Barely a month goes by without the mainstream media sinking its teeth into the topic of ‘surf rage.’ The latest, from the Daily Telegraph, suggests colour-coded signs as the next phase in surf-violence prevention. It follows a 2012 initiative by the Gold Coast police in which they stalked several of Coolangatta’s top spots – D’Bah, Snapper, Rainbow Bay, Kirra – in a bid to curb surf rage. And who could forget the piece titled “Blood Surf” by one of Australia’s top magazines, in which they investigate surfing’s “history of bloody violence.”
But stop and think for a second about how many hours you’ve spent in the water versus how many punch-ups you’ve actually seen? The percentage would barely break out of the decimals. Which brings us to the very obvious conclusion that there is no problem with violence in surfing. It also makes the point that the respect-and-localism-based-rules that have sustained us for 50-plus years are in fact very effective.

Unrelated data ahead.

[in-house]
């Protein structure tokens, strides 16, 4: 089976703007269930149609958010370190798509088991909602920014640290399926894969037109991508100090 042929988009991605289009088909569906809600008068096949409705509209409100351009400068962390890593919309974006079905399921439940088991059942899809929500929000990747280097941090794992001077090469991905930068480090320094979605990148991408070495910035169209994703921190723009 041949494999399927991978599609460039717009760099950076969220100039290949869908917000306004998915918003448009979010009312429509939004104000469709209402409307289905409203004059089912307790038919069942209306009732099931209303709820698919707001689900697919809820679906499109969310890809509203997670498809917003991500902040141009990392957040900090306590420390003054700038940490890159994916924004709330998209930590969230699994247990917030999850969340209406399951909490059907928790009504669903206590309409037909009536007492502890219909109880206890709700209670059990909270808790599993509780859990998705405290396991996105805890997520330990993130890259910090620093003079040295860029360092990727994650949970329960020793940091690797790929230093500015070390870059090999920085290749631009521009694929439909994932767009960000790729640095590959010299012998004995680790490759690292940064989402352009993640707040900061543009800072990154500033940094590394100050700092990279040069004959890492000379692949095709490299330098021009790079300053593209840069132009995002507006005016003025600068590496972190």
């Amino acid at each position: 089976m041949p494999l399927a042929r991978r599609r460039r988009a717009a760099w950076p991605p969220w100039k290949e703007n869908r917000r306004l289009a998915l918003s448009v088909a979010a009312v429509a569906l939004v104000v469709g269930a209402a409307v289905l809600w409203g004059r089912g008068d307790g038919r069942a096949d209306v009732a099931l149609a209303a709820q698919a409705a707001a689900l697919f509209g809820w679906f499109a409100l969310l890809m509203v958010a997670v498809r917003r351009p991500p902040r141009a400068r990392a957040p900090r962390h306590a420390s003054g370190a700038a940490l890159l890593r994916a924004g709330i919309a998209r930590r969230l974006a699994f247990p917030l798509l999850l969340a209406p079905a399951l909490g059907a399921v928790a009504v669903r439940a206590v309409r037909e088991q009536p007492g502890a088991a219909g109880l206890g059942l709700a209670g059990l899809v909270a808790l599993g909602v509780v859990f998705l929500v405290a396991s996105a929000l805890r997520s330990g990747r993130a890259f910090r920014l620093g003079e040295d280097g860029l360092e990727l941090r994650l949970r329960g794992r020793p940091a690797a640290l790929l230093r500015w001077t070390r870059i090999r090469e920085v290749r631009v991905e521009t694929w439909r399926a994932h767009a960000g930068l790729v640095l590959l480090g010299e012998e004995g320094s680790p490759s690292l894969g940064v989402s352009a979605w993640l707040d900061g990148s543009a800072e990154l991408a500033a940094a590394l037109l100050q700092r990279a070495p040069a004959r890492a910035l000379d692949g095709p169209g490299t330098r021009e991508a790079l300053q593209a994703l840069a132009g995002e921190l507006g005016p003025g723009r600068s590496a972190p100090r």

“They are known as the Wolfpak or simply ‘the boys.’ They use fear and their fists to command respect in the surf along the North Shore of Oahu, a seven-mile stretch of some of the world’s most renowned waves. At the celebrated Banzai Pipeline, they determine which waves go to whom, and punish those who breach their code of respect for local residents and the waves,” it reads.
Everyone remembers the Nat Young incident. But it’s a rarity. It’s just when it does happen, it ends on the front page!
Puh-lease. Surfing is subject to some serious man-made dangers but surf rage doesn’t rate among them.
“Mate, the big collisions, the daily collisions for sure are the biggest danger,” says a Sydney-based professional lifeguard working some of the country’s busiest beaches (who preferred to remain nameless).
He compares the likelihood experiencing surf rage directly or indirectly as akin to “getting eaten by a shark versus dying in a fatal car accident.
“You’re more likely to die in a fatal car accident and same thing goes for surf rage versus copping a board to the face,” he says.
He deals with fin-chops, fractures and various other severe injuries on a daily basis, all the result of careless kooks who injure and place people at risk. All with with total impunity from the law and any real repercussions.
“It’s hard to say what’s more dangerous. Is it an experienced guy on an SUP with no leggie or a beginner on a fibreglass-rented mini-mal for the day? The irony is they’re generally injuring each other,” he says.